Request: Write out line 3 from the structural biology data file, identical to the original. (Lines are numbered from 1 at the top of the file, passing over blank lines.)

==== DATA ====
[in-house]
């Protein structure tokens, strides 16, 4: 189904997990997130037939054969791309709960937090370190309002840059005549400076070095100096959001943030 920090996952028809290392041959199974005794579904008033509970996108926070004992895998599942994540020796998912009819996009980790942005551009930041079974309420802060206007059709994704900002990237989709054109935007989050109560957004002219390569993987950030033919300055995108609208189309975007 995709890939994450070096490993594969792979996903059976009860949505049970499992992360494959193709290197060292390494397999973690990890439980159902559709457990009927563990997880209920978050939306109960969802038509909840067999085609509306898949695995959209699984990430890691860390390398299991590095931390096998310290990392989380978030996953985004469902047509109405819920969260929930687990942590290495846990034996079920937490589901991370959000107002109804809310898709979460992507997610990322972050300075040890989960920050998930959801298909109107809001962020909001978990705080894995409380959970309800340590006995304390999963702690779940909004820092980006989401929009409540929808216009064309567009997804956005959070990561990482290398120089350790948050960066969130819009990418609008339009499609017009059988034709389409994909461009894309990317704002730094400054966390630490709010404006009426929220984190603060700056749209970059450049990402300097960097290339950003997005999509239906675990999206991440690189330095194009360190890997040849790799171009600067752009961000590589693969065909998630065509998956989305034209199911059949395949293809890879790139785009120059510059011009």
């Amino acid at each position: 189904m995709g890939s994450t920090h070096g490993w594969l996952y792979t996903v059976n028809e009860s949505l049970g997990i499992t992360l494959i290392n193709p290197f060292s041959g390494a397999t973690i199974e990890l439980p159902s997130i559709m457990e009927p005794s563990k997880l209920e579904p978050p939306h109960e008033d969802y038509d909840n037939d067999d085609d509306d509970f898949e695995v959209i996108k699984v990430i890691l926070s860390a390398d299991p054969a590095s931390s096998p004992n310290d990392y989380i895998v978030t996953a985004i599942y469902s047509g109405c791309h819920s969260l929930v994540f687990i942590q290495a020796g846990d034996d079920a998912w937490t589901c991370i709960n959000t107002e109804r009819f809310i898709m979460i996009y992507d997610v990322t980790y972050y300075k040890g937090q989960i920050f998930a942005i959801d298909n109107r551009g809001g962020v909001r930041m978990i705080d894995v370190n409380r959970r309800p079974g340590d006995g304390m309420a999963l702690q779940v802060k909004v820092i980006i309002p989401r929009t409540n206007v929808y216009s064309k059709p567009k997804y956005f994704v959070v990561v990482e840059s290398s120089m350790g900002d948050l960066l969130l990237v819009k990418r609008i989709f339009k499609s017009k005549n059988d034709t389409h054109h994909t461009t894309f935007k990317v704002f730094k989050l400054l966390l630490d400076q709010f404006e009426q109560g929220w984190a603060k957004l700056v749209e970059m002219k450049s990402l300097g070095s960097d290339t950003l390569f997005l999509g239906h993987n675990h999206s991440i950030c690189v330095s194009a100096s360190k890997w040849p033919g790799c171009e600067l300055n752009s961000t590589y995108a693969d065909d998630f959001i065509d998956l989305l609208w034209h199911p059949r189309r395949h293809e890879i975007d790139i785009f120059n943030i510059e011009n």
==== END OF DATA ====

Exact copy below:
């Amino acid at each position: 189904m995709g890939s994450t920090h070096g490993w594969l996952y792979t996903v059976n028809e009860s949505l049970g997990i499992t992360l494959i290392n193709p290197f060292s041959g390494a397999t973690i199974e990890l439980p159902s997130i559709m457990e009927p005794s563990k997880l209920e579904p978050p939306h109960e008033d969802y038509d909840n037939d067999d085609d509306d509970f898949e695995v959209i996108k699984v990430i890691l926070s860390a390398d299991p054969a590095s931390s096998p004992n310290d990392y989380i895998v978030t996953a985004i599942y469902s047509g109405c791309h819920s969260l929930v994540f687990i942590q290495a020796g846990d034996d079920a998912w937490t589901c991370i709960n959000t107002e109804r009819f809310i898709m979460i996009y992507d997610v990322t980790y972050y300075k040890g937090q989960i920050f998930a942005i959801d298909n109107r551009g809001g962020v909001r930041m978990i705080d894995v370190n409380r959970r309800p079974g340590d006995g304390m309420a999963l702690q779940v802060k909004v820092i980006i309002p989401r929009t409540n206007v929808y216009s064309k059709p567009k997804y956005f994704v959070v990561v990482e840059s290398s120089m350790g900002d948050l960066l969130l990237v819009k990418r609008i989709f339009k499609s017009k005549n059988d034709t389409h054109h994909t461009t894309f935007k990317v704002f730094k989050l400054l966390l630490d400076q709010f404006e009426q109560g929220w984190a603060k957004l700056v749209e970059m002219k450049s990402l300097g070095s960097d290339t950003l390569f997005l999509g239906h993987n675990h999206s991440i950030c690189v330095s194009a100096s360190k890997w040849p033919g790799c171009e600067l300055n752009s961000t590589y995108a693969d065909d998630f959001i065509d998956l989305l609208w034209h199911p059949r189309r395949h293809e890879i975007d790139i785009f120059n943030i510059e011009n």